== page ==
Wookey is a village and civil parish 2 miles (3.2 km) west of Wells, on the River Axe in the Mendip district of Somerset, England. Wookey is often confused with its sister village Wookey Hole which is perhaps best known today for the Wookey Hole Caves. The parish includes the village of Henton and the nearby hamlets of Yarley and Bleadney where the River Axe, travels the length of the village. There used to be a port at Bleadney on the river in the 8th century which allowed goods to be brought to within 3 miles (5 km) of Wells.
The name Wookey is thought to come from the Old English wocig, meaning an animal trap. An alternative explanation has been offered which suggests it comes from the Celtic word ogof meaning cave, possibly appearing also as Woky 
The population in 1821 was 1,040, comprising 223 families, of which 147 were employed in agriculture.
The National School was founded in the village in 1844 by St Matthew's Church. From October to December 1880, H. G. Wells joined the school as a pupil-teacher aged 12, following a relative who was headteacher at that time. It later became Wookey Primary School, a community primary for around 85 children aged 4 to 11 of Wookey and the surrounding area.
The parish council has responsibility for local issues, including setting an annual precept (local rate) to cover the council’s operating costs and producing annual accounts for public scrutiny. The parish council evaluates local planning applications and works with the local police, district council officers, and neighbourhood watch groups on matters of crime, security, and traffic. The parish council's role also includes initiating projects for the maintenance and repair of parish facilities, as well as consulting with the district council on the maintenance, repair, and improvement of highways, drainage, footpaths, public transport, and street cleaning. Conservation matters (including trees and listed buildings) and environmental issues are also the responsibility of the council.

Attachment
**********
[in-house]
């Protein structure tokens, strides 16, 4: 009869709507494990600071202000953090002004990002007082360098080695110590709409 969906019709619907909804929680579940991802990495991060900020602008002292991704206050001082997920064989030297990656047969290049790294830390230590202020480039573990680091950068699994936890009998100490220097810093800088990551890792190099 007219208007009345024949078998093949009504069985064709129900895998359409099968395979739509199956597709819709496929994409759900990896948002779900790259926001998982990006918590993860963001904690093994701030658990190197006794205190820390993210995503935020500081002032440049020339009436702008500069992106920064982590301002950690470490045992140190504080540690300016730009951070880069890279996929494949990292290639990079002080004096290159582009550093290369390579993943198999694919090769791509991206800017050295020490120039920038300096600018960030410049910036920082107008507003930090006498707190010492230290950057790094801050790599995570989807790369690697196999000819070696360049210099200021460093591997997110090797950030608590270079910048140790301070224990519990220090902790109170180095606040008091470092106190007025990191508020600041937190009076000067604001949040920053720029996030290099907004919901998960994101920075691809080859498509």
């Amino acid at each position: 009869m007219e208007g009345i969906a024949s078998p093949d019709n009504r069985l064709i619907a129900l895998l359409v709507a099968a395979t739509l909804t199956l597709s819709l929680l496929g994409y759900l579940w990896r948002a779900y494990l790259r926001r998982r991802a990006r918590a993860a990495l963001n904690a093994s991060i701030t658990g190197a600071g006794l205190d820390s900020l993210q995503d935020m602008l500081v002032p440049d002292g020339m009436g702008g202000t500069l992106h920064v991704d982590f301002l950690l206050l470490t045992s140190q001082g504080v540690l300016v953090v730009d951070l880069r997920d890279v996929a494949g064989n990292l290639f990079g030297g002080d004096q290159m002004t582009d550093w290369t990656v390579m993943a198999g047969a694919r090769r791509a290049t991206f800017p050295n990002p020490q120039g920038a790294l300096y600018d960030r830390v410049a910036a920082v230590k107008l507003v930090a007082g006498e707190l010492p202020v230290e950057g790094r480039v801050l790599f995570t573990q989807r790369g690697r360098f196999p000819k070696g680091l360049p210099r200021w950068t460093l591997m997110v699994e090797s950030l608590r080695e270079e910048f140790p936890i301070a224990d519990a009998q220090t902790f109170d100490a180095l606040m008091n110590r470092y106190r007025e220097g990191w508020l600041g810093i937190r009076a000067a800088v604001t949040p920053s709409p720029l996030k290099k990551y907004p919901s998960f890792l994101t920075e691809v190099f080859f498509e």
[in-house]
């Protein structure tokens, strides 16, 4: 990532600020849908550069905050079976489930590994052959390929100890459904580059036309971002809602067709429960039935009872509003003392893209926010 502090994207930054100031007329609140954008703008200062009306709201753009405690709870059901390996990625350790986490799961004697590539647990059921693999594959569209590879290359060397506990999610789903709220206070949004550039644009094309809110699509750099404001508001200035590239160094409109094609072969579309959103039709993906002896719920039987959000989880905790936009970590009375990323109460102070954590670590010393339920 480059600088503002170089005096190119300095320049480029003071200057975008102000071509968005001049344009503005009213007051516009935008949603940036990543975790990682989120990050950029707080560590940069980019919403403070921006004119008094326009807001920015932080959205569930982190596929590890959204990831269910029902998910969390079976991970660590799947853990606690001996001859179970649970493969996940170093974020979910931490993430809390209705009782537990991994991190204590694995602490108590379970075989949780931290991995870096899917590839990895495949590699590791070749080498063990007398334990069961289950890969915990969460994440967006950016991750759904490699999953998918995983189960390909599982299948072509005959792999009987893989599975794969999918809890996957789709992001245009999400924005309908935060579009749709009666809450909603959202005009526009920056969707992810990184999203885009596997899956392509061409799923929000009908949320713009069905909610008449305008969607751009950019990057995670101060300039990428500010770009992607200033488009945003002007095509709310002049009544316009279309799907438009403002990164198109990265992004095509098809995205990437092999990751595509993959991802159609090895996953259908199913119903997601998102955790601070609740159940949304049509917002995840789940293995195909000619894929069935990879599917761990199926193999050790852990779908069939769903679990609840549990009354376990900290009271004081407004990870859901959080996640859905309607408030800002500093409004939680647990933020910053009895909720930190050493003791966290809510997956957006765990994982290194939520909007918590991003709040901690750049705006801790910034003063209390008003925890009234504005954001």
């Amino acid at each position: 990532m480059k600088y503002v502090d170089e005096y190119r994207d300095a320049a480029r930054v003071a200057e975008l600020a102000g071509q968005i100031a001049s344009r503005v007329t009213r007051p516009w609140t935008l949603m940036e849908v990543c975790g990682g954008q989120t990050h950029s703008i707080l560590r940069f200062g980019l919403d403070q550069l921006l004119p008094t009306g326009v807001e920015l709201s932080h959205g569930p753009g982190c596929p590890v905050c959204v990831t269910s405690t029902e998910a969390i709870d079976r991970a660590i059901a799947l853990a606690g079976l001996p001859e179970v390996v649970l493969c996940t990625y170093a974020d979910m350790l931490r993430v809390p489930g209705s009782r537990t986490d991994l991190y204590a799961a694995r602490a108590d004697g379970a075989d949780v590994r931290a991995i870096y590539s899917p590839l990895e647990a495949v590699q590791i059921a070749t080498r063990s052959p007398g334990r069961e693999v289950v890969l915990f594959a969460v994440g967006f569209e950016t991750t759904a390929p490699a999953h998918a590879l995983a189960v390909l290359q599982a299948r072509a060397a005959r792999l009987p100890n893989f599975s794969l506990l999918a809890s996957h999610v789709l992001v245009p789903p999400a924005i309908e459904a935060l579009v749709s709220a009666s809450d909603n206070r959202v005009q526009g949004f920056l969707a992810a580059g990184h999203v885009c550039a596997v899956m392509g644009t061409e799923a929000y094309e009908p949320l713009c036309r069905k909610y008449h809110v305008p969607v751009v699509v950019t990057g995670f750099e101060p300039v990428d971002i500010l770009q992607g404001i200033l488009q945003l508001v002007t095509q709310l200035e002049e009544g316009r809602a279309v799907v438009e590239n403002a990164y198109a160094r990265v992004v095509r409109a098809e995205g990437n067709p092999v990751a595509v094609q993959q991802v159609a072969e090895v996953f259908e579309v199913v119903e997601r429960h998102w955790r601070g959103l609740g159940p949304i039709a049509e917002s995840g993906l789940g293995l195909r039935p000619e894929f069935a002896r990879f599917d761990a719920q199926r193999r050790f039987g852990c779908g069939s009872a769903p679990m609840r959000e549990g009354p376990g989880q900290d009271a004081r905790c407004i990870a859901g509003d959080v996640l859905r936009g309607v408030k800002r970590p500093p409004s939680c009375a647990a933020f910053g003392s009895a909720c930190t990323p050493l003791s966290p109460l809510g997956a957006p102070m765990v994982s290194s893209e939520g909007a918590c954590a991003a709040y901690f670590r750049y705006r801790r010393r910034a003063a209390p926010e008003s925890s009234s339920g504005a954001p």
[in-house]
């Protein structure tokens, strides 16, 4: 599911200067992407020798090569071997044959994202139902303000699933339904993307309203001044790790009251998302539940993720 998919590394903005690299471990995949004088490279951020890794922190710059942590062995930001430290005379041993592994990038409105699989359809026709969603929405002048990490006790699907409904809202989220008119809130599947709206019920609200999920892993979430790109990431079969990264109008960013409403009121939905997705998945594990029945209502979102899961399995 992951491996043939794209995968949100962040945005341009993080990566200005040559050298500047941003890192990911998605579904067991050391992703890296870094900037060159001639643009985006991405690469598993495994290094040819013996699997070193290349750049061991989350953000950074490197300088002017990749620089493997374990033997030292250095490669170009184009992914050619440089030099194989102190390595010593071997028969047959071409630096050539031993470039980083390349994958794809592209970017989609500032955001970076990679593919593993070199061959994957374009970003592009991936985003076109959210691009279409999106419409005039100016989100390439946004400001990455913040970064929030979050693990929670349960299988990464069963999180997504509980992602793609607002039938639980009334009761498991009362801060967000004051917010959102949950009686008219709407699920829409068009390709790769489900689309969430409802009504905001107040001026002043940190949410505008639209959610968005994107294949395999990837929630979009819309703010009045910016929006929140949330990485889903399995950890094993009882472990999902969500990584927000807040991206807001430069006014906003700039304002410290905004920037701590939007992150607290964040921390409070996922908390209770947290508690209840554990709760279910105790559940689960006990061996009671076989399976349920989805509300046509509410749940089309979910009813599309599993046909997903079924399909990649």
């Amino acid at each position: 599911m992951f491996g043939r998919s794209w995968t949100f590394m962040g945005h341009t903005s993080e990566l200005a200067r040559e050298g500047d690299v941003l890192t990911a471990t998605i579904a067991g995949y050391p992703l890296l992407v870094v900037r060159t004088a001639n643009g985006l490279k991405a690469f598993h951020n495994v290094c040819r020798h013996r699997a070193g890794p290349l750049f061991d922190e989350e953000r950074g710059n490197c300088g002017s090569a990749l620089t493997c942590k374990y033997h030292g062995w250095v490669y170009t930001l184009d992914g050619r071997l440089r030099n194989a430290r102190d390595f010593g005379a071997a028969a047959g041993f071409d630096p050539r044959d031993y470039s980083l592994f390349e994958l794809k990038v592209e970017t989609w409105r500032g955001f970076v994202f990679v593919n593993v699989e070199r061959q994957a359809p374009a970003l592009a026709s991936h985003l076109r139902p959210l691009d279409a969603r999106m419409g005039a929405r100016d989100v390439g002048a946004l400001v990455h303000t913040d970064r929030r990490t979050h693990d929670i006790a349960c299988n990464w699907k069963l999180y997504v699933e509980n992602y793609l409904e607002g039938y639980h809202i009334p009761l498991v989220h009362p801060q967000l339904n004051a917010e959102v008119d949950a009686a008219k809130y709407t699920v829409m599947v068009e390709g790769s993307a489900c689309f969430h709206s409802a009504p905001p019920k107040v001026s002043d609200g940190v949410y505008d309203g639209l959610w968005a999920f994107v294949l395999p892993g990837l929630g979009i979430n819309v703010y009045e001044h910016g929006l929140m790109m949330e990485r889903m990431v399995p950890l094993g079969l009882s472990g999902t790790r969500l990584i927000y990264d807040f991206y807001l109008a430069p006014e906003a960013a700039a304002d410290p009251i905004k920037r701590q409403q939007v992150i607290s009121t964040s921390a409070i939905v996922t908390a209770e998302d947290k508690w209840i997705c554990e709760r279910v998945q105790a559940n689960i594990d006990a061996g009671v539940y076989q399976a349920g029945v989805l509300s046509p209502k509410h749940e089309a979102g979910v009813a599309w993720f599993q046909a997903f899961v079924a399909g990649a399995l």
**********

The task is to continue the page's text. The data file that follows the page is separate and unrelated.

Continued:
The village falls within the Non-metropolitan district of Mendip, which was formed on 1 April 1974 under the Local Government Act 1972, having previously been part of Wells Rural District, which is responsible for local planning and building control, local roads, council housing, environmental health, markets and fairs, refuse collection and recycling, cemeteries and crematoria, leisure services, parks, and tourism.
Somerset County Council is responsible for running the largest and most expensive local services such as education, social services, libraries, main roads, public transport, policing and fire services, trading standards, waste disposal and strategic planning.
The village falls within the 'Wookey and St Cuthbert Out West' electoral ward. The ward starts near Wells and stretches via St Cuthbert Out to Godney.The total population of this ward taken from the 2011 census was 2,510.
It is also part of the Wells county constituency represented in the House of Commons of the Parliament of the United Kingdom. It elects one Member of Parliament (MP) by the first past the post system of election, and part of the South West England constituency of the European Parliament which elects seven MEPs using the d'Hondt method of party-list proportional representation.
St Matthew's church dates from the twelfth century and is a Grade I listed building. It was granted to the dean of Wells by Bishop Robert, rebuilt by Bishop Reginald and assigned to the sub dean of the cathedral in 1209. The south chancel is thought to have been built to house the memorial to Thomas Clerke in 1556. Beside the church stands the Mellifont Abbey, which was once home to Sir Jacob Wolff, 1st Baronet, where a monument to him and his wife can be seen in the church. Mellifont Abbey is named after the abbey of the same name in Ireland.
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- Plea Rolls of the Court of Common Pleas. National Archives; CP40/541; year 1396; http://aalt.law.uh.edu/AALT6/R2/CP40no541a/aCP40no541afronts/IMG_0450.htm; 9th entry; the defendant is William Smyth, of Woky
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